Dad: “Who told you that?”
Marjane: “My teacher and God himself”
Dad: “God did not choose the King.”
Marjane: “He did so! It’s written on the first page of our schoolbook!”
I thought that it was really ironic that the chapter “The Water Cell” begins with Marjane begging her parents to play Monopoly with her, a game that symbolizes capitalism, after they had spent the day supporting Marxist revolutionary forces. It really showed how young Marjane was and how she couldn’t fully comprehend what was going on around her, especially since she was receiving such mixed messages. By the end of this chapter, Marjane comes to realize why her family is against capitalism and even tries to experience what her grandfather experienced in jail by taking a long bath. But it still must be confusing for a child at this age to understand whats going on around here when she is being taught 2 different things. On one hand, she is taught in school (and believes she was told by God as well), that the King was chosen by God himself. When she is home, however, her parents told her a completely different story.
Dad – “Tell me what these are!”
Marjane – “Letters.”
Dad – “You must understand that their love was impossible.”
Marjane – “Why is that?”
Dad – “Because in this country you must stay within your own social class.”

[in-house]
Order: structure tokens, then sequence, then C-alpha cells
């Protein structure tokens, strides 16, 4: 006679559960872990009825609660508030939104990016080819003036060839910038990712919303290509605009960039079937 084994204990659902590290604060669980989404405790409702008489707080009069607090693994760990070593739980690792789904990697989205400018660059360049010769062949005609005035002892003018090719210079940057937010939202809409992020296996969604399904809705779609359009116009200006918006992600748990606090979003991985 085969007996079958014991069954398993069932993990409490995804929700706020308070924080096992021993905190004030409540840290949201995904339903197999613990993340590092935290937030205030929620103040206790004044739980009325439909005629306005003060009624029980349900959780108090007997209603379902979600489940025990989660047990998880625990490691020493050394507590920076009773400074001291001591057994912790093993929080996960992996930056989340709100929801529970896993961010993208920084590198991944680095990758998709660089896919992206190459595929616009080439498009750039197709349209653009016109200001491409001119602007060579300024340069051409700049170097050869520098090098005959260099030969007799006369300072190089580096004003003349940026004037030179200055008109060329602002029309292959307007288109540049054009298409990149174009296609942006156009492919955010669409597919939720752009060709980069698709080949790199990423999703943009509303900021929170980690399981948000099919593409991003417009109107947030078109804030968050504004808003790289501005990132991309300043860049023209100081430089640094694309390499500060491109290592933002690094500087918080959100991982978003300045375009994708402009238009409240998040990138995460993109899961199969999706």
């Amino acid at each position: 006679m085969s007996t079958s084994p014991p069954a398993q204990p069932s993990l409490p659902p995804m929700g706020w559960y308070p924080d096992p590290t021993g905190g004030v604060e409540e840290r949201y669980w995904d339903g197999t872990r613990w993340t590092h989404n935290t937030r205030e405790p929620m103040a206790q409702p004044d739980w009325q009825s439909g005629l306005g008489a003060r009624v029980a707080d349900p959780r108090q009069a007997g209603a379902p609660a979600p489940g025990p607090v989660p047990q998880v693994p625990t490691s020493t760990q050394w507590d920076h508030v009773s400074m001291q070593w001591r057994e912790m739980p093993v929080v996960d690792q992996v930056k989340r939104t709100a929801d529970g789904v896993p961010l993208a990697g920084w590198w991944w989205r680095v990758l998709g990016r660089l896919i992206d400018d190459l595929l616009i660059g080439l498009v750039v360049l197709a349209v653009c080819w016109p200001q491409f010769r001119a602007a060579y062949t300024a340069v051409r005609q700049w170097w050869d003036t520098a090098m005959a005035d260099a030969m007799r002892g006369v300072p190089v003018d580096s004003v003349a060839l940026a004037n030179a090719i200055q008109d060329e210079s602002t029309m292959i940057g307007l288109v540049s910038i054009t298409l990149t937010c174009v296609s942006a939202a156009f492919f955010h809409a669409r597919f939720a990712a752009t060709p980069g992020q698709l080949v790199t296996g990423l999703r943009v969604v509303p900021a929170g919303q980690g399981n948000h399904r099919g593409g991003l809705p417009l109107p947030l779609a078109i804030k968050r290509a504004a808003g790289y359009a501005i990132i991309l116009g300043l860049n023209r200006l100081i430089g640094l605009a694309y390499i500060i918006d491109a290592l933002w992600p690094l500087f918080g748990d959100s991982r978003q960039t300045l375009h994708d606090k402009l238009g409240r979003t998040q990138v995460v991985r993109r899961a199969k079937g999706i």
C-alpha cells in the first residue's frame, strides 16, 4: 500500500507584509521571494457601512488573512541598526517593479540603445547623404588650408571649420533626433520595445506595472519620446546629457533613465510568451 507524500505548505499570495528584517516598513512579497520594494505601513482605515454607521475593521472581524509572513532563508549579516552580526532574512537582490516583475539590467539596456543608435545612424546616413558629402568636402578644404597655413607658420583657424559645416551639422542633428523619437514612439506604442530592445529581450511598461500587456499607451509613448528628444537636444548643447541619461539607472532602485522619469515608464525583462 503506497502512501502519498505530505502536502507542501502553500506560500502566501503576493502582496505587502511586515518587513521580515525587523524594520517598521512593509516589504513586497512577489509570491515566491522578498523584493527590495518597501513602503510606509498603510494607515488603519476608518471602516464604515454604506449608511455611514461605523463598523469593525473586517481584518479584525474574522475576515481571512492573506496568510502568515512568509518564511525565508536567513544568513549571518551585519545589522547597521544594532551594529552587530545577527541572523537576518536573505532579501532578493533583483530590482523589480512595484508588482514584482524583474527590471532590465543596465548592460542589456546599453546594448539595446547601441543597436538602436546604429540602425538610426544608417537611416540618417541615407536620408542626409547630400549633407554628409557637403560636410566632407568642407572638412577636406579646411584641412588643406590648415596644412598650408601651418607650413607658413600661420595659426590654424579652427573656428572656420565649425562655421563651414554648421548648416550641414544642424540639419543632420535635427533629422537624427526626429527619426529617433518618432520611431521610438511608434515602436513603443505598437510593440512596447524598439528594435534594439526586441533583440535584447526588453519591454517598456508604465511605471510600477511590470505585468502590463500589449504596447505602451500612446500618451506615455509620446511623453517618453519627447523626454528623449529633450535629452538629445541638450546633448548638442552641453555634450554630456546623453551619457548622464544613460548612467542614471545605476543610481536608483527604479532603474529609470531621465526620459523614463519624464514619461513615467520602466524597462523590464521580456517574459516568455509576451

Marjane – “But is it her fault that she was born where she was born? Dad, are you for or against social classes?”
I should begin the post by saying that I am really intrigued by the way Satrapi wrote this book. The comic book format is certainly unusual, but for this story line, this technique definitely works!
In the passage that I posted above, Marjane got caught writing letters to her maid’s (Mehri) boyfriend in the next house over from her. Since the maid could not read or write, she asked Marjane to write one letter a week for 6 months to the boy in the window. When Marjane’s father learned of this new, he was very upset with his daughter. But, the person who seemed even more confused was Marjane.
Throughout the book thus far, Marjane has been a person who questions society and not only that, but she is a very young girl growing up in the midst of the Iranian Revolution. I would normally think that a young girl in such a situation would be frightened to speak up and question society, even her own father in the midst of the protesting days.
Although the situation with the maid and the boyfriend next door does not seem like a very important part of the story so far, I feel like it is important to highlight that as a young girl, Marji doesn’t think it is fair that just because Mehri was born in a different area and is not of the same social class as the boy, that she should not be able to show her love for him. Marji saying the words, “But is it her fault that she was worn where she was born” confirms for the reader that Marji is not an ordinary child. She is insightful and disagrees with society’s view at the time that social classes need to marry into the same social classes.